Location: East Shore RV Park,...
Location: East Shore RV Park, San Dimas, CAModel: Stephanie
Would you believe this GT...
Would you believe this GT still has the same black paintjob it wore when it rolled off the River Rouge assembly line in 1988? It's incredible, but true. Thanks to many years of garaged storage and careful ownership, this GT is as clean as it is fast with a best of 6.36 at 108 in the eighth.
Lightweight racing seats and...
Lightweight racing seats and an eight-point bar pretty much spell out the intentions of this car. A gaggle of Auto Meter blinking lights and sweeping gauges monitor all sorts of pressures and temperatures. Radio? We don't need no stinkin' radio! There's a 700hp volume knob connected to your right foot.
How many times has a mechanic or builder worked on a customer's car, only to fall in love with it? It's a story that's probably all too familiar. One day, a patron comes in wanting nothing more than a set of pulleys for his or her all-original and showroom-fresh '88 Mustang GT. The car's factory paint still looks miles deep, and the pin-straight body looks better than the original ads. A week later, more mods are scheduled, and soon enough, superchargers and suspension work wind up making their way under the Ford's sheetmetal. Months turn into years as the customer's Pony works its way into the builder's heart.
So, imagine the surprise when Bob Frontino at Performance Associates in San Dimas, California, got a call from his longtime customer Terry Schroeder, who was buying a then-new '04 Cobra. To finance the Terminator, Terry had to part with his beloved '88 GT, so he offered it to Bob. The deal was so good, it was completed before it even started.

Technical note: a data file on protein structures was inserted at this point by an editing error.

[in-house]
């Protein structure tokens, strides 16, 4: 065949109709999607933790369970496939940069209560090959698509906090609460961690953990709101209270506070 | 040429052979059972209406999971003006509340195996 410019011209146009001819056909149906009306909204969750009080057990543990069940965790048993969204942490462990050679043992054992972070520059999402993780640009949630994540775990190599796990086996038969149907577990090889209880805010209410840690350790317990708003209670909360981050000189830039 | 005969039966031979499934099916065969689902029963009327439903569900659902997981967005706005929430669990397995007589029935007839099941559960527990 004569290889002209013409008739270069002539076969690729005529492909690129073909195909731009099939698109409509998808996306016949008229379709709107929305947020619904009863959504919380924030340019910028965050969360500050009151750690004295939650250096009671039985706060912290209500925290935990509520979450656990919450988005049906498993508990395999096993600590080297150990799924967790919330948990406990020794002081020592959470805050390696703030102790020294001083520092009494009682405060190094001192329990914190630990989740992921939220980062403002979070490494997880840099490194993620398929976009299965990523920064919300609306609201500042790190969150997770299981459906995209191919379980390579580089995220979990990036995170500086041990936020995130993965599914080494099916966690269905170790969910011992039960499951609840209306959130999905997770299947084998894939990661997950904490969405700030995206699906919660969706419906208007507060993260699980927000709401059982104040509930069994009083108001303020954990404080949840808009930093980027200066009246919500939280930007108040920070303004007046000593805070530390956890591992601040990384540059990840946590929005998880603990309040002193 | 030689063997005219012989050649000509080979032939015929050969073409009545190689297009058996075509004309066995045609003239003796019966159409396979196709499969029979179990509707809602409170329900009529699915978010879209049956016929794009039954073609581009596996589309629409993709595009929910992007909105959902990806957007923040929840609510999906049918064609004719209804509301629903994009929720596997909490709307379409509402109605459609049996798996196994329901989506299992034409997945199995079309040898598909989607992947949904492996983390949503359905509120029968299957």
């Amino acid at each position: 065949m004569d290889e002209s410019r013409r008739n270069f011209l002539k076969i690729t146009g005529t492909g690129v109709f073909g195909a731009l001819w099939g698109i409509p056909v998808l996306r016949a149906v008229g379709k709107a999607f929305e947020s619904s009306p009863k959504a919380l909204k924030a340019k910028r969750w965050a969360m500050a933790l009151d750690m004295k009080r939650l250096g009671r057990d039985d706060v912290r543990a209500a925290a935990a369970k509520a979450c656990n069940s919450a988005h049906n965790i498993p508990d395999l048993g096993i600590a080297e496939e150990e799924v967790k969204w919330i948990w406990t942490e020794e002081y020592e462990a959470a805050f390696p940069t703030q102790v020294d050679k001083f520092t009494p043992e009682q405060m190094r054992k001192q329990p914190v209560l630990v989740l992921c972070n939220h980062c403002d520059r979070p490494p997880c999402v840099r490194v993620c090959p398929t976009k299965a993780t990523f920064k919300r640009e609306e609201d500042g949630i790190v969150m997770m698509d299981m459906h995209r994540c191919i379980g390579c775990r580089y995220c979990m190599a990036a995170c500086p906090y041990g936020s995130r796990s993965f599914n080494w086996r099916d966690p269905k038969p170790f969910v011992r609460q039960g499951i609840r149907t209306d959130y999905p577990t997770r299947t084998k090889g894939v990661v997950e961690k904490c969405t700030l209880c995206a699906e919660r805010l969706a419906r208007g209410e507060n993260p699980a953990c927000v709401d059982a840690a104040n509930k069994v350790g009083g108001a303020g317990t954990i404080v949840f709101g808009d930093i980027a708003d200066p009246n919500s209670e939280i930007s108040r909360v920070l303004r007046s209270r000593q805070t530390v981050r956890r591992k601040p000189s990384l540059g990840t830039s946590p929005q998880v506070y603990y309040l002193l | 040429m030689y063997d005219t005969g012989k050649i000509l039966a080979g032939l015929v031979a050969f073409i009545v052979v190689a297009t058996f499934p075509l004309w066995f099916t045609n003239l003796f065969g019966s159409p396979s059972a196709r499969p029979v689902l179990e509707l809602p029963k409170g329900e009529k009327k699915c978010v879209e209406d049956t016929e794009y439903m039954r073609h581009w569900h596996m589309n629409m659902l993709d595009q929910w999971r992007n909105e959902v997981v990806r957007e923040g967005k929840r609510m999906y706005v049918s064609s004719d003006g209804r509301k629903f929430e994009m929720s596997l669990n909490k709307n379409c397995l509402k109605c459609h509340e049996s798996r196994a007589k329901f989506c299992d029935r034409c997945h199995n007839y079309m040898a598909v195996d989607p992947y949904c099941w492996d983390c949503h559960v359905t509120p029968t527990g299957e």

Without hesitation, Bob went to the bank, turned over the cash to Terry, and within a few hours was sitting in the Mustang GT of his dreams. "The car had always been garage kept, and the original paint still looked new," Bob says. "It felt great to buy the car that I had spent so many hours on. After many years of building cars for others, I finally had the opportunity to keep this one for myself. Since then, my son Vince and I have built a new engine and made other changes. Our goal was to also make the engine compartment as clean and neat as possible."
To get the project moving briskly, the Frontinos ditched the stock block and started fresh with a four-bolt Dart casting. With its eight bores set at a standard 4-inch dimension, the stout foundation was filled with a 3-inch Ford Racing Performance Parts steel crank. The arm was gently laid by the elder Frontino into Clevite 77 bearings and bolted into the main saddles with ARP fasteners. The Crower I-beam rods and JE pistons were all balanced for silky-smooth, high-rpm usage, and slid into their new homes by the junior Frontino. An aggressive Anderson Ford Racing B4 hydraulic roller cam was dialed in to nudge the Comp Cams Pro Magnum 1.6 rockers to slam 'n' jam the 2.02/1.60 stainless valves open within the Edelbrock Performer aluminum heads. Induction duties are left to a ported GT-40 lower and a Bennett box upper manifold. A good-ol' cog-driven Vortech T-Trim cranks out 17 pounds of boost and slings the big cfm down the Accufab's 75mm throat. With 50-pound injectors, the PMS-equipped EEC-IV has no problem keeping the fuel supplied. JBA 131/44 long-tube headers dump the vaporized Brontosauruses into a 3-inch x pipe system with SpinTech race mufflers. An LM-1 wide-band meter helps with tuning as this puppy get dialed in on the street and at the track.
Horsepower at the flywheel is estimated at around 700, and based on the car's current e.t. of 6.36 at 108 in the eighth, it's safe to say this 9-second-capable GT is definitely pushing over 600 hp at the wheels.